One really simple reason for Pittsburgh’s struggles

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The panic level is high for the Pittsburgh Penguins right now, but there’s a reason to look on the bright side beyond hoping for improved health.

Simply put, the Penguins’ have experienced ridiculously poor puck luck since things really went off the rails starting on March 14. The Pittsburgh Tribune-Review’s Jason Mackey did some number-crunching to see that their shooting percentage is a pitiful 4.5 during that span, easily the worst in the league. Their average over the entire season is 8.6, so that’s a huge drop-off when you consider how many pucks go on net each game.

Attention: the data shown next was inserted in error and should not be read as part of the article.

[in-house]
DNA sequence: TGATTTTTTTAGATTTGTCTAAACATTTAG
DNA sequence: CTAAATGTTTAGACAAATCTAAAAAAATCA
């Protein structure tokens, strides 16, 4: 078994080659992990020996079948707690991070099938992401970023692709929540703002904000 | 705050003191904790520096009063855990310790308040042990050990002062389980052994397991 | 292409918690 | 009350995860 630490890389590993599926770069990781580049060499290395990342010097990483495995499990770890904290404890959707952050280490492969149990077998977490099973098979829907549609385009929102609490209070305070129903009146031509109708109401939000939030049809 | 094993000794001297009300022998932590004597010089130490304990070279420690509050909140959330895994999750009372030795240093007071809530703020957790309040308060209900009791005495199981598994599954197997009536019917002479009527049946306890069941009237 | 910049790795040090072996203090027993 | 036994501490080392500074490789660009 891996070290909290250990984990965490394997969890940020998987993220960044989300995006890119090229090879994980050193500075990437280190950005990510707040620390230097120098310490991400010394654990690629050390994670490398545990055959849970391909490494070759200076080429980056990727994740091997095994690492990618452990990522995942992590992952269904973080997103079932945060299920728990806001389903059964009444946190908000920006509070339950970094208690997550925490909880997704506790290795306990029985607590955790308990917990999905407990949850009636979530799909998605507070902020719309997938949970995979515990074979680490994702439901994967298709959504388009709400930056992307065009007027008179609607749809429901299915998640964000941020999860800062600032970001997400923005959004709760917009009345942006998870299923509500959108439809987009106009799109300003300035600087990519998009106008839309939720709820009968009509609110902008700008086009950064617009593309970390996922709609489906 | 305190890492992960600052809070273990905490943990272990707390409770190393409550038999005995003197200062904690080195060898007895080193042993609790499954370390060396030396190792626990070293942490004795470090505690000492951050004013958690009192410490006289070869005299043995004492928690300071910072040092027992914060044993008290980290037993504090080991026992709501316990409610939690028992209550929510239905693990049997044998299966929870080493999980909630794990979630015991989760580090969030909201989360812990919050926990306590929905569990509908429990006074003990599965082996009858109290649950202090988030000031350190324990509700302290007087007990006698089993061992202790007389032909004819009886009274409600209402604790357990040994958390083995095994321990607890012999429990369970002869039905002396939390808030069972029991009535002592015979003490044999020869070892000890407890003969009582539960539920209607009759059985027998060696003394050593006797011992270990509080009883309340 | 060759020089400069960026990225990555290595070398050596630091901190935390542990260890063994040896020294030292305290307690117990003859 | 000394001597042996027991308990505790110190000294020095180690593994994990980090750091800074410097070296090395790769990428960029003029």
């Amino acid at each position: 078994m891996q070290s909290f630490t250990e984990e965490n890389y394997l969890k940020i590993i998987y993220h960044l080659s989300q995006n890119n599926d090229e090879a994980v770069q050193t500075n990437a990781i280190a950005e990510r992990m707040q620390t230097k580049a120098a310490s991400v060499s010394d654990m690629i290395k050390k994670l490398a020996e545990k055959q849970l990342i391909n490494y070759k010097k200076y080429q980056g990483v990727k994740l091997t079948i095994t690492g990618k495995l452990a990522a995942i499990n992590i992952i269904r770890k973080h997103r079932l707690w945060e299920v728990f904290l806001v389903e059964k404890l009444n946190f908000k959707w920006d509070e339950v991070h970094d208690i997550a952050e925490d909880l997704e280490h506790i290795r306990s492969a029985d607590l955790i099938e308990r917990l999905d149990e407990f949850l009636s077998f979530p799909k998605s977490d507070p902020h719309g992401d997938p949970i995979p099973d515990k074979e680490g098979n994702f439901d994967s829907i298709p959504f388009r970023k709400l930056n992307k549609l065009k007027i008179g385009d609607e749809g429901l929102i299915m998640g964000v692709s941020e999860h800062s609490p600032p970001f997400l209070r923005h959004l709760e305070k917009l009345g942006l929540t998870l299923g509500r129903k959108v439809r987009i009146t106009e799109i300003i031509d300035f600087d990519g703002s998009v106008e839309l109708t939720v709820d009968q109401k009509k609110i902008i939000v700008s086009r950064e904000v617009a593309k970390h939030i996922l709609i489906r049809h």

(Sunday’s unsettling loss to the Philadelphia Flyers is one of the best examples; they only managed to score against Steve Mason one time despite firing 47 shots on goal. That’s a shooting percentage of a little more than two.)

Here are Mackey’s tweets on the subject:

Injuries play into this too, of course, as Mackey also points out that the Penguins’ tough run lately:

Some might roll their eyes at this and consider it an exercise in excuse-making.

The more interesting consideration, however, is to imagine how dangerous Pittsburgh could be if the Penguins merely get a fair number of bounces and a decent bill of health in a playoff series … assuming, of course, that they can make it.

The good news health-wise is that Evgeni Malkin looked spry in his Sunday return, but the Pittsburgh Post-Gazette points out that Kris Letang may only begin working out on an exercise bike this week, so the health part of that equation seems to be a work in progress.

Still, as much as this Penguins team is struggling, they may be a tougher out than their 3-8-1 record since March 14 may indicate.

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